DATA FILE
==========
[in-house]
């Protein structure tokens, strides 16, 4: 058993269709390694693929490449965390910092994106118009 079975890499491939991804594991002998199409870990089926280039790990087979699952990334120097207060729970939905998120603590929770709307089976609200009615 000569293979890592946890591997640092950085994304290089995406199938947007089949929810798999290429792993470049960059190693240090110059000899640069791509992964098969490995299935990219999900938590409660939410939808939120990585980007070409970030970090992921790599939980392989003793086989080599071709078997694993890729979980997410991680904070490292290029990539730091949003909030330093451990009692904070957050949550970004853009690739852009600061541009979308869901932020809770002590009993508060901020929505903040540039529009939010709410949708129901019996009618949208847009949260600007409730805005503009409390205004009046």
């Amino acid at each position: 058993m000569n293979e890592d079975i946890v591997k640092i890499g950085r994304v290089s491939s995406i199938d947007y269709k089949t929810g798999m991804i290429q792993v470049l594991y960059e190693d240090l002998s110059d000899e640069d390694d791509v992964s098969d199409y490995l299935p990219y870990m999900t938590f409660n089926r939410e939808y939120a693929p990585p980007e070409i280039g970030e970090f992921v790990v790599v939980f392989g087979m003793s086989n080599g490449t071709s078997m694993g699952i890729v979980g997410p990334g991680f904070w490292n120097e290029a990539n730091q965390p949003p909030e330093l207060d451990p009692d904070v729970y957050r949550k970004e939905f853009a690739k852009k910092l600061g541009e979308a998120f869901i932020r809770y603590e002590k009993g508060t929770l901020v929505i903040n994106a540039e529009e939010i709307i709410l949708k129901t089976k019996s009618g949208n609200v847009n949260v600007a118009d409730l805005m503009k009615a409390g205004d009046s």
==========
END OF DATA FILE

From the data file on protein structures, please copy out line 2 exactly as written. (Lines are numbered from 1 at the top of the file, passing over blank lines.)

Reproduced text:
């Protein structure tokens, strides 16, 4: 058993269709390694693929490449965390910092994106118009 079975890499491939991804594991002998199409870990089926280039790990087979699952990334120097207060729970939905998120603590929770709307089976609200009615 000569293979890592946890591997640092950085994304290089995406199938947007089949929810798999290429792993470049960059190693240090110059000899640069791509992964098969490995299935990219999900938590409660939410939808939120990585980007070409970030970090992921790599939980392989003793086989080599071709078997694993890729979980997410991680904070490292290029990539730091949003909030330093451990009692904070957050949550970004853009690739852009600061541009979308869901932020809770002590009993508060901020929505903040540039529009939010709410949708129901019996009618949208847009949260600007409730805005503009409390205004009046």